The objective of the survey was to establish 1991 safety belt and child safety seat usage rates in Kentucky. Data were collected at 100 sites and combined based on vehicle miles traveled for a given type of highway, rural or urban location, and county population category. Also included in this report is an analysis of accident records evaluating the effectiveness of safety belts.

Statewide usage rates were 39 percent for drivers and front-seat passengers (over 19 years of age) and 57 percent for children under four years of age (front and rear seats). Driver usage rates had increased significantly in 1991 compared to 1990. Rates were highest on interstate highways and lowest on rural, non-interstate highways.

Benefits in the reduction of injuries for occupants involved in police-reported accidents wearing a safety belt or in a safety seat were shown through the analysis of accident records. For example, a 49 percent reduction in fatal or incapacitating injuries was determined for drivers wearing a safety belt compared to those who were not restrained.

The increased usage that resulted in Fayette County and Louisville after enactment of local mandatory usage laws was shown. The recommendation is that a statewide mandatory safety belt law should be passed or, in lieu of a statewide law, additional local governments should pass such a law.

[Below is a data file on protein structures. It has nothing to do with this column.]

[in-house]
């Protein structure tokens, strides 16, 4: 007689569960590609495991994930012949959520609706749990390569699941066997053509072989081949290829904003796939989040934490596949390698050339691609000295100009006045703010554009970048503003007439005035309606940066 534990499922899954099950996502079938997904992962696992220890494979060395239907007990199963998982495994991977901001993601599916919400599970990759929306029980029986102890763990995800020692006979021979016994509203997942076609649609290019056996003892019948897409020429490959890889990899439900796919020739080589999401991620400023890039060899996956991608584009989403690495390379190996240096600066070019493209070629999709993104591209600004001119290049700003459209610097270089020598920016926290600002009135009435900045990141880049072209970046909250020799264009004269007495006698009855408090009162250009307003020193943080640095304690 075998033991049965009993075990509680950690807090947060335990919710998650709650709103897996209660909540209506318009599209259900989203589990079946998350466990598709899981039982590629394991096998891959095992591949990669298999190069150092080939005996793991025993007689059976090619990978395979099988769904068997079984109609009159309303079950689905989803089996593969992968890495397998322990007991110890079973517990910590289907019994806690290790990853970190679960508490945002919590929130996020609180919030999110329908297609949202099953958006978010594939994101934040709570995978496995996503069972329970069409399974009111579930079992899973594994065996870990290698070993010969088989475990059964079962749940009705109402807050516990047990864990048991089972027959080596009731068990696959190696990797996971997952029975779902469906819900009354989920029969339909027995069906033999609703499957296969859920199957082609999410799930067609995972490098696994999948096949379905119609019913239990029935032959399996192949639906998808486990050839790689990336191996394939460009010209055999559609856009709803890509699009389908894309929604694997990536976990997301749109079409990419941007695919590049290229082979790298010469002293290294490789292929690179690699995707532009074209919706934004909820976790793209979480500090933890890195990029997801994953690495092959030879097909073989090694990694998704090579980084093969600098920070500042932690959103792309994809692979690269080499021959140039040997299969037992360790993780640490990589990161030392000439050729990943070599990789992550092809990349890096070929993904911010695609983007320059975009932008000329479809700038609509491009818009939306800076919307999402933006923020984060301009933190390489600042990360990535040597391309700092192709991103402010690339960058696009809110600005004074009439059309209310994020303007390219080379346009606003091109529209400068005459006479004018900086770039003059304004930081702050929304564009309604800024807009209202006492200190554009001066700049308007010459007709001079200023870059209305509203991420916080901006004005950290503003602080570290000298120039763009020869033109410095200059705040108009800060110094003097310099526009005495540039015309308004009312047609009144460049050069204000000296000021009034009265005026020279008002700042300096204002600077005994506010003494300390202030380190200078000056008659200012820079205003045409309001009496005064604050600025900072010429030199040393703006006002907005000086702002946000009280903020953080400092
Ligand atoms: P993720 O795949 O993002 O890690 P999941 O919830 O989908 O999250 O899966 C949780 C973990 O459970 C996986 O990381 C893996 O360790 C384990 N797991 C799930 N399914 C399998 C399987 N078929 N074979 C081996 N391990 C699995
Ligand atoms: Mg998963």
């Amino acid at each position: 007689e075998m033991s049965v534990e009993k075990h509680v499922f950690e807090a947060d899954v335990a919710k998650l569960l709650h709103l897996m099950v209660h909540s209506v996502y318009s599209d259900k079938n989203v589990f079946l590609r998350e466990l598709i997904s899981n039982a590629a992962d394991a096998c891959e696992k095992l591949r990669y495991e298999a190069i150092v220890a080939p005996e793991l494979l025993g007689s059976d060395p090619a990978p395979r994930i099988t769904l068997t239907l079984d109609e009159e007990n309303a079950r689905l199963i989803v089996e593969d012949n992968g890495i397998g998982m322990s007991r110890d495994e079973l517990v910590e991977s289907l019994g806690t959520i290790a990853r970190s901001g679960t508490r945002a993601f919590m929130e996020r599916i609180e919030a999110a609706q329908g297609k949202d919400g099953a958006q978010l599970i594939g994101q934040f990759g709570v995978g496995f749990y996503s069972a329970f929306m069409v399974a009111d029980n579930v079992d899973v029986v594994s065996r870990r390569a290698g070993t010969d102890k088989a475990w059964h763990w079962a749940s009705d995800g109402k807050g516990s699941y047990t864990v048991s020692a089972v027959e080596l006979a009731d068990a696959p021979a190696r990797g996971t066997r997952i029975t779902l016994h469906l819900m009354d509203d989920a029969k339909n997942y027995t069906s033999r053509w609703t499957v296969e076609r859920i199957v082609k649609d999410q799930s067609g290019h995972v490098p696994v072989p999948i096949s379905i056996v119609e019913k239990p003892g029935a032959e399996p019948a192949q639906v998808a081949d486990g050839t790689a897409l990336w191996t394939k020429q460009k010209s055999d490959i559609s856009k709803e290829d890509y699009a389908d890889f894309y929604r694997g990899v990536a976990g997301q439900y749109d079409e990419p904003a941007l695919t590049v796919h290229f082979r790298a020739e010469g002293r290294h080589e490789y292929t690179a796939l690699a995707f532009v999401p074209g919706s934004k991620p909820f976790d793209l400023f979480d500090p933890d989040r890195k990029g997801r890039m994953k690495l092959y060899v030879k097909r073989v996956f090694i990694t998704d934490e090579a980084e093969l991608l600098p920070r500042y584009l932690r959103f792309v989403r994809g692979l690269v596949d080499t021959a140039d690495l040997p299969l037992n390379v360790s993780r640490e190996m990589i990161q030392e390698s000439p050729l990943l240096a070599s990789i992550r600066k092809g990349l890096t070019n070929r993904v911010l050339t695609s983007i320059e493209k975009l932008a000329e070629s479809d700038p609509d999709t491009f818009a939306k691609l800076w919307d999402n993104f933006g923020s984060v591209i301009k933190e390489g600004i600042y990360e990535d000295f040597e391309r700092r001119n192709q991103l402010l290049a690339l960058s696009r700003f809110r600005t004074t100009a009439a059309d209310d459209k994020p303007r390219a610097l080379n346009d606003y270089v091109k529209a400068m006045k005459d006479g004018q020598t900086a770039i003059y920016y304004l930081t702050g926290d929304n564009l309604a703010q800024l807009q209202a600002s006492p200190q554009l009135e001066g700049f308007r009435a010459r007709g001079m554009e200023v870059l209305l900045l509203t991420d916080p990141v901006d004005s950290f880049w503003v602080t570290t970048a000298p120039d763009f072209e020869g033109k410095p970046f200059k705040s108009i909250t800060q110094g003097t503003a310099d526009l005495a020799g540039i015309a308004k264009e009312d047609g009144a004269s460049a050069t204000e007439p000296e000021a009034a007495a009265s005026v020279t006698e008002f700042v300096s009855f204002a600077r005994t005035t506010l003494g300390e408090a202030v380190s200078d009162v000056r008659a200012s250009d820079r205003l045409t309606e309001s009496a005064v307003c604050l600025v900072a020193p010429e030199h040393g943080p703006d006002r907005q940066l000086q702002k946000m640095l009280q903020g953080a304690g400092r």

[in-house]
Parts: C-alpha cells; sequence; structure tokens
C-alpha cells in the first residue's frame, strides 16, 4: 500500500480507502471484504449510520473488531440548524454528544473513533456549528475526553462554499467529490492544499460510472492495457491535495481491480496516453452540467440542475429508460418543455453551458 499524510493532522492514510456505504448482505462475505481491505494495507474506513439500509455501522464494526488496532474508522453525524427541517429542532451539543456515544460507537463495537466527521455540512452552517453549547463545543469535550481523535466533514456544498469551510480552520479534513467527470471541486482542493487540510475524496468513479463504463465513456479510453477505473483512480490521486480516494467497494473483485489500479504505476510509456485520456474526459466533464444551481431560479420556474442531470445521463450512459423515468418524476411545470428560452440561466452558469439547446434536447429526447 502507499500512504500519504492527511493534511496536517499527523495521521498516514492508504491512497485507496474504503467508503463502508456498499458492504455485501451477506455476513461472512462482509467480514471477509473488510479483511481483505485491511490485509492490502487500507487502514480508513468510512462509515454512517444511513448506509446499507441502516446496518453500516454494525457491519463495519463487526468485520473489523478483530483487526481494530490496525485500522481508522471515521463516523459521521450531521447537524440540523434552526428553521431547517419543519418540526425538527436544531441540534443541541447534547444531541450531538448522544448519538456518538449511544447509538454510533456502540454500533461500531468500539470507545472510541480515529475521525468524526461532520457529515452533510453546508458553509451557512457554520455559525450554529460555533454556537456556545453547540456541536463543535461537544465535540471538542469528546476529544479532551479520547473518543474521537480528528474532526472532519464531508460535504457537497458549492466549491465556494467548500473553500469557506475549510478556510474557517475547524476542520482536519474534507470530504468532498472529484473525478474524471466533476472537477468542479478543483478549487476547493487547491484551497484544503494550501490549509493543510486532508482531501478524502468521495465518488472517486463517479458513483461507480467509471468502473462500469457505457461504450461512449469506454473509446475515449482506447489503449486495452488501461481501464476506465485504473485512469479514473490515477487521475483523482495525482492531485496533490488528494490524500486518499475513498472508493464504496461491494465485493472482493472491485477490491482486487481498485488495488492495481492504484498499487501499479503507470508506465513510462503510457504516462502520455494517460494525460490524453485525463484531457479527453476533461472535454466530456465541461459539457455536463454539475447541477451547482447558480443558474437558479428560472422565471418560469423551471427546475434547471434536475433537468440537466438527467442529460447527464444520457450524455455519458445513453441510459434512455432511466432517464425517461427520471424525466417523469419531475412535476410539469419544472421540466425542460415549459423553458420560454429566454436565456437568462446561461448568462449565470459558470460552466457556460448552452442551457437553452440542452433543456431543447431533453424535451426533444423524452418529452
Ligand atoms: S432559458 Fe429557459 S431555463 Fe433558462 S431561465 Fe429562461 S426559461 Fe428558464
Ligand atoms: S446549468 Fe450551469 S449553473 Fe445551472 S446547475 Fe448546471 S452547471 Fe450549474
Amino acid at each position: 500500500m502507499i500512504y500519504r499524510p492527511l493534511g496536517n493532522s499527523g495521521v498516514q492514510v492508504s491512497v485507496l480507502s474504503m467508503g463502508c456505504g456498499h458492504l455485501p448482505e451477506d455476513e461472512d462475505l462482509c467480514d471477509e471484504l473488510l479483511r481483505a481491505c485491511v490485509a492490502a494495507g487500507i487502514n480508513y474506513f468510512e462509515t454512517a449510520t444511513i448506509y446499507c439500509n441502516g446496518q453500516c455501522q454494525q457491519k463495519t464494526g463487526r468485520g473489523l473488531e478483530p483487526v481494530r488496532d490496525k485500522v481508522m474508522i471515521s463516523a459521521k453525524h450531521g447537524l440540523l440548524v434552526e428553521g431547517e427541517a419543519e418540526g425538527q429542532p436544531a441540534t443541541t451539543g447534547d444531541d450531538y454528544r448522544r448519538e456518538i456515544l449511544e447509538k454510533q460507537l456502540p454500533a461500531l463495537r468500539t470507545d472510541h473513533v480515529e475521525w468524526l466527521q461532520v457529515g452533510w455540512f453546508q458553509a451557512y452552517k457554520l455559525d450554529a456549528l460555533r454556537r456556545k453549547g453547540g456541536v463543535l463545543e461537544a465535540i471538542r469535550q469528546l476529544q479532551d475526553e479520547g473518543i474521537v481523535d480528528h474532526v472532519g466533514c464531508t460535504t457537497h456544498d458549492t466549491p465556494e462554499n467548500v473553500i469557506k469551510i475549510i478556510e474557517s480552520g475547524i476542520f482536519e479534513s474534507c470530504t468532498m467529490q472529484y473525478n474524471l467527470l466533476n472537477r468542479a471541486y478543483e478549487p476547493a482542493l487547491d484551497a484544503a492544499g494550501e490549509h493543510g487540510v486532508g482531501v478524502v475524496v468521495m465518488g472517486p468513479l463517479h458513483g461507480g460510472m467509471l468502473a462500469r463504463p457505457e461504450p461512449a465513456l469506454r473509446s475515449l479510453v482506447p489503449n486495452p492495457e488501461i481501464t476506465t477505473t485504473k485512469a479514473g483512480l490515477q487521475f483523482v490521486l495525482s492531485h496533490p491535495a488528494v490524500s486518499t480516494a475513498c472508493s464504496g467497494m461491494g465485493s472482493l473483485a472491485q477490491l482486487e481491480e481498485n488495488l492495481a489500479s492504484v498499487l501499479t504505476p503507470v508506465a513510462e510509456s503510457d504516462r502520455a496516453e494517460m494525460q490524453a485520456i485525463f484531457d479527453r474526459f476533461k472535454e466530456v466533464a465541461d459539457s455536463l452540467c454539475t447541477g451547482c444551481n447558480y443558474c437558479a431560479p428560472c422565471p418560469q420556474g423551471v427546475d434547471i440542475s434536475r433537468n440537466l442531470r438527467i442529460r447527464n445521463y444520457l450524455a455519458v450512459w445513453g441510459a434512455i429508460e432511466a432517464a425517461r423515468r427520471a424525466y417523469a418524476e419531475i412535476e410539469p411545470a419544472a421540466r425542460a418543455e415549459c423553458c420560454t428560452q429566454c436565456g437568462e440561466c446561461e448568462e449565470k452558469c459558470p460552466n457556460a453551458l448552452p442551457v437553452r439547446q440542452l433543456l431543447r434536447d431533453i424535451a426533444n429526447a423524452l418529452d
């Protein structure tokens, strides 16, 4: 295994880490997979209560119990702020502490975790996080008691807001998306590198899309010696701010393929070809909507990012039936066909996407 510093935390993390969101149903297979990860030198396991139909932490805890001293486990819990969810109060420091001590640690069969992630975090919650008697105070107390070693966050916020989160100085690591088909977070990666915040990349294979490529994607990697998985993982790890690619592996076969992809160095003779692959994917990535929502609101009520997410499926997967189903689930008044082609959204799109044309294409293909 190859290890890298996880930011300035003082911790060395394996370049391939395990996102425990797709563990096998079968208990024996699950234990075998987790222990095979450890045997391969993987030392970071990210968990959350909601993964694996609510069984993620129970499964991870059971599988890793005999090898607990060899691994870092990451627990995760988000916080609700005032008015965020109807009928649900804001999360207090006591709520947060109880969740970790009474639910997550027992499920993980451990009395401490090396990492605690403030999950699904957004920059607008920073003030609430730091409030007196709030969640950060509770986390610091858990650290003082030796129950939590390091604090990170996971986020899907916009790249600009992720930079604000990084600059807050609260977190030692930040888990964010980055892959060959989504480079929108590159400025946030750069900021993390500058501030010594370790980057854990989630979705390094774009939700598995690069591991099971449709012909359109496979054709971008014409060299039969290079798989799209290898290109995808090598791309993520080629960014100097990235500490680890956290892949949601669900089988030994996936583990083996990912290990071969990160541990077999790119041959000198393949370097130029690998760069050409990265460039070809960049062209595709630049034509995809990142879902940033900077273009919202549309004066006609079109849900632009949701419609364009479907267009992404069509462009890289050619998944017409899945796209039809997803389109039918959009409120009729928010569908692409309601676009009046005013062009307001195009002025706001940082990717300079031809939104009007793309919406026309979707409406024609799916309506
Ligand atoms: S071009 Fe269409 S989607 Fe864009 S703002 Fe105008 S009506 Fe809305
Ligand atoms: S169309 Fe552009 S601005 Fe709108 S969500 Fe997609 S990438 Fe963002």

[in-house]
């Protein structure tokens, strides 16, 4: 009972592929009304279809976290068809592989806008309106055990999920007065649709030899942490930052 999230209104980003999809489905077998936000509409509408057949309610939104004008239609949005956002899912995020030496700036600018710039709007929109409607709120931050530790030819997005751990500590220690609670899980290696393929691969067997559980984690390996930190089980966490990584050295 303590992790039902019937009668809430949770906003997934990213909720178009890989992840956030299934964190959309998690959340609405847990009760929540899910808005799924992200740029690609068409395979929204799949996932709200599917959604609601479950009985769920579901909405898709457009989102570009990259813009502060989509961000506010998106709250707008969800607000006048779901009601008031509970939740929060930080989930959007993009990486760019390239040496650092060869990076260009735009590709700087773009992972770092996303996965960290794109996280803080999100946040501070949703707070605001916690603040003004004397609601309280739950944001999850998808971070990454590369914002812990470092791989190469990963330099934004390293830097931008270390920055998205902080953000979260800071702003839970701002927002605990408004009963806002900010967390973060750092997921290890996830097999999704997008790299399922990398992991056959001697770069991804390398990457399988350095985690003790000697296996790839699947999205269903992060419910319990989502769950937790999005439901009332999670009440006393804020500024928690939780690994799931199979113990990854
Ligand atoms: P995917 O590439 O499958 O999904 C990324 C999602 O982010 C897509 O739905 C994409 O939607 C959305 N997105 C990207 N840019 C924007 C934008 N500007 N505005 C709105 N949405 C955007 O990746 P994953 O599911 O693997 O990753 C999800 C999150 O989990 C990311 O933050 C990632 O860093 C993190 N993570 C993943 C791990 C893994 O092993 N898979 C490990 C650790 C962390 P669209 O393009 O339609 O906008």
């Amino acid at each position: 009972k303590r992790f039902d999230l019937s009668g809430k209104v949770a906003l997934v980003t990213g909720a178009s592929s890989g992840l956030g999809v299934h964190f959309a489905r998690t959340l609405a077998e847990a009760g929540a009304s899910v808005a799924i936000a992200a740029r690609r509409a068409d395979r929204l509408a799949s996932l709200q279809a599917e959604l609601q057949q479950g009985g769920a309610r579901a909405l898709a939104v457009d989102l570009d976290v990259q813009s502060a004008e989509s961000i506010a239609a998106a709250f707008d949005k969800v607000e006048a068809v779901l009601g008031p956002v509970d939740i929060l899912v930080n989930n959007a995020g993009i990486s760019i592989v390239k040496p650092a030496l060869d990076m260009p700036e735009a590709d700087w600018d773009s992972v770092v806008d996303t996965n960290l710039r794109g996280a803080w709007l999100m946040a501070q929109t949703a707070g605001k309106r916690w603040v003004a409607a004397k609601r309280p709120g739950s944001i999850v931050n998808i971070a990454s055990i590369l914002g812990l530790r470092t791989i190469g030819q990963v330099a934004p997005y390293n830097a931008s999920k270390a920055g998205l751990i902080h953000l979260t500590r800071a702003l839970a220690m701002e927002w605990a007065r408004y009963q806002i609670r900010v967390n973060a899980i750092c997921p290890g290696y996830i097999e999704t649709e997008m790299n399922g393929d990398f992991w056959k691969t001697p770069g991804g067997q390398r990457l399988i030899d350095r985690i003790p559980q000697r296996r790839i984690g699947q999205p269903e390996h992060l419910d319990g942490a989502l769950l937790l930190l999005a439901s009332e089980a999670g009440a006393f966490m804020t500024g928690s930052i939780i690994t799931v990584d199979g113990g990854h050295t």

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The contents of this report reflect the views of the author who is responsible for the facts and accuracy of the data presented herein. The contents do not necessarily reflect the official views or policies of the University of Kentucky or the Kentucky State Police. This report does not constitute a standard, specification, or regulation. The inclusion of manufacturer names or trade names are for identification purposes and are not considered as endorsements.